Villalon’s customers hold him to it. They bring in distressed leaves from cannabis plants and ask him to diagnose what’s wrong. Generally, sick plants are getting the wrong food -- or something’s amiss with the growing environment. “We try to deduce it from there.”

When customers ask him what it takes to be a successful grower, this is his answer: “Time, desire and space.” Set a simple, straightforward approach to cultivation and stick with it, he said. The cost of entry for small growers runs around $500. 

Lots of those asking are retired folks. 

A case of jitters?

The cannabis boom may be chasing early entrants out. I looked up “business opportunities” in this sector and found plenty of listings for sales of dispensaries, stores and growing facilities, both in Colorado and in California, Oregon and Washington. 

Yes, it’s a big country, but only a few states allow cannabis cultivation and retail sales. Nearly half support medical dispensaries. 

A gold-rush mentality runs through a lot of the sales pitches. 

Here’s a sample:

-- “Entrepreneurs who didn't invest in a marijuana dispensary when it was for sale will be green with envy.” (Disclosure: I fixed a typo in that to say what they meant.)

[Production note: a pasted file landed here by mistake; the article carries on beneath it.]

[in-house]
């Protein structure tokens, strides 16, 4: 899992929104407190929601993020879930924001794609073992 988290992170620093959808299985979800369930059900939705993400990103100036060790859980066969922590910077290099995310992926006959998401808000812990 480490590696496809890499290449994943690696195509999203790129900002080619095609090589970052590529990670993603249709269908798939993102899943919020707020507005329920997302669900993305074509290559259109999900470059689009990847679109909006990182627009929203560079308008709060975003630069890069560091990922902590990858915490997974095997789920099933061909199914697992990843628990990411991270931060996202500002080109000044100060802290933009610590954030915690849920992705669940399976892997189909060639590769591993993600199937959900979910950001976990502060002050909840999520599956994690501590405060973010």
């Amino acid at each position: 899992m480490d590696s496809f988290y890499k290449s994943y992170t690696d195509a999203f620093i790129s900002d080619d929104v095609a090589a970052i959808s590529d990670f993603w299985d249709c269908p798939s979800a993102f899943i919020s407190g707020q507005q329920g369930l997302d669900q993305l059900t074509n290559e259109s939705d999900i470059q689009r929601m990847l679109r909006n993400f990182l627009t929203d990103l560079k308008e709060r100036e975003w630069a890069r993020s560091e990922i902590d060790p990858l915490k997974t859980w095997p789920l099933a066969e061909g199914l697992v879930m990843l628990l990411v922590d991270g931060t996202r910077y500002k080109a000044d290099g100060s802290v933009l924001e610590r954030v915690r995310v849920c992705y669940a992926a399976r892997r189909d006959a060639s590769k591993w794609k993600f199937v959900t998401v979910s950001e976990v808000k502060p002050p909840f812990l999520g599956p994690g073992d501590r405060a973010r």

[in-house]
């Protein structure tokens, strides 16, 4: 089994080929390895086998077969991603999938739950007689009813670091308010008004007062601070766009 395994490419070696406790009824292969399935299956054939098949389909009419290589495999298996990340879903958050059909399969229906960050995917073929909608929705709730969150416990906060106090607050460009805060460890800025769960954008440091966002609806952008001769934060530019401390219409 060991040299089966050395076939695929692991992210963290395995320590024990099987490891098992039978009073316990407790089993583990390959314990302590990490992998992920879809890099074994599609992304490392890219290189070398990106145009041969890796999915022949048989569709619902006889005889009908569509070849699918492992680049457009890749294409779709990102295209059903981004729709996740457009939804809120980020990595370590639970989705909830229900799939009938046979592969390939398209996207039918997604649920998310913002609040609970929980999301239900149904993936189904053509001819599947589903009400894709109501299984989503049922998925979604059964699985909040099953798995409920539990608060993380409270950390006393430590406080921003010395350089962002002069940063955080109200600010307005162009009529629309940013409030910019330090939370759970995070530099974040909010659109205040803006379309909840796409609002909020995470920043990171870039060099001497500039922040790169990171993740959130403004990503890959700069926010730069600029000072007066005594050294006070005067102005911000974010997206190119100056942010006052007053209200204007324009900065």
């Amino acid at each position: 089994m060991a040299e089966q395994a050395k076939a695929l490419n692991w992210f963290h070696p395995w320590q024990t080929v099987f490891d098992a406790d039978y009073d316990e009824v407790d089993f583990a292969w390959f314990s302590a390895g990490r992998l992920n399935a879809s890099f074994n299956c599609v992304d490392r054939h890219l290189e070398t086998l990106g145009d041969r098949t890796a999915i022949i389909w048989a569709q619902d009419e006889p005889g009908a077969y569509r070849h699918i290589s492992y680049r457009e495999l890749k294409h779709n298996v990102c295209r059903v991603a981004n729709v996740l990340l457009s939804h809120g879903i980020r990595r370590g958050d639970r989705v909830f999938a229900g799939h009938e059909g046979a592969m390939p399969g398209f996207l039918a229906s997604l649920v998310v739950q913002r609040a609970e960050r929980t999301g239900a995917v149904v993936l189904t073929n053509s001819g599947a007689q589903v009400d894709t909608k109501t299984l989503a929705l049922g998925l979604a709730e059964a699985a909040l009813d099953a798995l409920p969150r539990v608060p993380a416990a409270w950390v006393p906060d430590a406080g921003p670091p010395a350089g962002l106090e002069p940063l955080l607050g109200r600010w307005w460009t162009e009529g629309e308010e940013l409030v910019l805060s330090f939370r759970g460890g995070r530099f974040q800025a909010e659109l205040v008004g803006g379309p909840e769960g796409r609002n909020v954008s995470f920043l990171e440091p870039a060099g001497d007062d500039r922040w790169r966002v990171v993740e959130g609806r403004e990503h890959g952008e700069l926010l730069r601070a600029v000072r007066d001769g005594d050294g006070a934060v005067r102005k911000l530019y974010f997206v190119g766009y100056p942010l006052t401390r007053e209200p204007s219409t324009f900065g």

-- “The NET cash flow of each of these locations is mind boggling.”

-- “Rarely does a cannabis business come along which can launch YOU into wealth!”

-- “The city has issued limited licenses in this area which will make this company continue to rise in pricing, so get it while the getting is good!”

Of course, if it’s so great, why leave the business?

The wholesale price of flower is coming down fast. That’s going to help retailers, but punish growers. 

Villalon says he’s seen lots of cultivators set up and secure licenses, then flip the business to someone else, taking their profit. 

“The licenses are very valuable,” Villalon told me.

That’s the other version of the “pick and shovel” play. Find the next prospector before anyone realizes the gold’s about to run out. 

If it ever does. The analysts at New Frontier Data think that’s a long way off. 

Have a question about what’s up with the cannabis business in Colorado? Email Larry Parnass at lparnass@berkshireeagle.com. And watch this space for regular reports from the road.